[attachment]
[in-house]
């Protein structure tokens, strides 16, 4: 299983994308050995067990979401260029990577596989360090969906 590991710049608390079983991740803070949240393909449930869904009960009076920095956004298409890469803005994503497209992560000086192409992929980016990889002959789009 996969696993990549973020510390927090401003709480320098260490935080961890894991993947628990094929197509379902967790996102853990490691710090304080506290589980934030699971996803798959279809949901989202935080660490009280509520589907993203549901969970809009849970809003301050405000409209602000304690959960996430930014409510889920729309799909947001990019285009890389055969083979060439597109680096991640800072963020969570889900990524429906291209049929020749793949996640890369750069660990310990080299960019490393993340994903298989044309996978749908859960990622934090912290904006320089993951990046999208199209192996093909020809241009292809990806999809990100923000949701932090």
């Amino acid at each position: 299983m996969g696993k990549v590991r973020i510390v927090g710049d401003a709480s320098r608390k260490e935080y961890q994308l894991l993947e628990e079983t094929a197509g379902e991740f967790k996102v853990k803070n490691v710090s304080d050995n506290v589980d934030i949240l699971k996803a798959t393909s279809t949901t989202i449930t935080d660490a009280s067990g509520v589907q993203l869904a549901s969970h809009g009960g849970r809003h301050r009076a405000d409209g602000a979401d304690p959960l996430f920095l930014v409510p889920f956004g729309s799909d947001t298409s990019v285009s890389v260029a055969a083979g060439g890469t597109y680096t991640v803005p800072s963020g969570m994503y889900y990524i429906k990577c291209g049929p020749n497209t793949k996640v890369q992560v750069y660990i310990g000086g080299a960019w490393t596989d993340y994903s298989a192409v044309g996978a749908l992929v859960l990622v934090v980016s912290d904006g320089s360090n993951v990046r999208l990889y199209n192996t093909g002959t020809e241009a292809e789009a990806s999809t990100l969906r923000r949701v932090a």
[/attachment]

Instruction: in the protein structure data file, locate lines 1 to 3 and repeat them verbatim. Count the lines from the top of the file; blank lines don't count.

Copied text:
[in-house]
């Protein structure tokens, strides 16, 4: 299983994308050995067990979401260029990577596989360090969906 590991710049608390079983991740803070949240393909449930869904009960009076920095956004298409890469803005994503497209992560000086192409992929980016990889002959789009 996969696993990549973020510390927090401003709480320098260490935080961890894991993947628990094929197509379902967790996102853990490691710090304080506290589980934030699971996803798959279809949901989202935080660490009280509520589907993203549901969970809009849970809003301050405000409209602000304690959960996430930014409510889920729309799909947001990019285009890389055969083979060439597109680096991640800072963020969570889900990524429906291209049929020749793949996640890369750069660990310990080299960019490393993340994903298989044309996978749908859960990622934090912290904006320089993951990046999208199209192996093909020809241009292809990806999809990100923000949701932090």
């Amino acid at each position: 299983m996969g696993k990549v590991r973020i510390v927090g710049d401003a709480s320098r608390k260490e935080y961890q994308l894991l993947e628990e079983t094929a197509g379902e991740f967790k996102v853990k803070n490691v710090s304080d050995n506290v589980d934030i949240l699971k996803a798959t393909s279809t949901t989202i449930t935080d660490a009280s067990g509520v589907q993203l869904a549901s969970h809009g009960g849970r809003h301050r009076a405000d409209g602000a979401d304690p959960l996430f920095l930014v409510p889920f956004g729309s799909d947001t298409s990019v285009s890389v260029a055969a083979g060439g890469t597109y680096t991640v803005p800072s963020g969570m994503y889900y990524i429906k990577c291209g049929p020749n497209t793949k996640v890369q992560v750069y660990i310990g000086g080299a960019w490393t596989d993340y994903s298989a192409v044309g996978a749908l992929v859960l990622v934090v980016s912290d904006g320089s360090n993951v990046r999208l990889y199209n192996t093909g002959t020809e241009a292809e789009a990806s999809t990100l969906r923000r949701v932090a």